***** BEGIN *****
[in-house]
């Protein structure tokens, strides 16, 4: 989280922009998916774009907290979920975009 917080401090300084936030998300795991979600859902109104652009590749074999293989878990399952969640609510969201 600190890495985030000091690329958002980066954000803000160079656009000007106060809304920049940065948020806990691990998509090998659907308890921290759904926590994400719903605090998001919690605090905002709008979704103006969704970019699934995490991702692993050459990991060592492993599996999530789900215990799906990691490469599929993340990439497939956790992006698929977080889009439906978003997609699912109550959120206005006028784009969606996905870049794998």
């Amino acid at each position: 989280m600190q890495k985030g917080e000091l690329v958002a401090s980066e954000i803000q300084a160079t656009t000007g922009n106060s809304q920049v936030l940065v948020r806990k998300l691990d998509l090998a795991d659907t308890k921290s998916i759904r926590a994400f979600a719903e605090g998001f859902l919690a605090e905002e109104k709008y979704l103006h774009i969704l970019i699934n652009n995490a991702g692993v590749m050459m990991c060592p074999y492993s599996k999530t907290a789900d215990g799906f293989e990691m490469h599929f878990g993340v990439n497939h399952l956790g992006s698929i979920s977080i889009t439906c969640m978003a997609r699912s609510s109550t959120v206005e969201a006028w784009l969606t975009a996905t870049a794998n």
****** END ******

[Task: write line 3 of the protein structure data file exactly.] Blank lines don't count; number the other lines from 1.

């Amino acid at each position: 989280m600190q890495k985030g917080e000091l690329v958002a401090s980066e954000i803000q300084a160079t656009t000007g922009n106060s809304q920049v936030l940065v948020r806990k998300l691990d998509l090998a795991d659907t308890k921290s998916i759904r926590a994400f979600a719903e605090g998001f859902l919690a605090e905002e109104k709008y979704l103006h774009i969704l970019i699934n652009n995490a991702g692993v590749m050459m990991c060592p074999y492993s599996k999530t907290a789900d215990g799906f293989e990691m490469h599929f878990g993340v990439n497939h399952l956790g992006s698929i979920s977080i889009t439906c969640m978003a997609r699912s609510s109550t959120v206005e969201a006028w784009l969606t975009a996905t870049a794998n």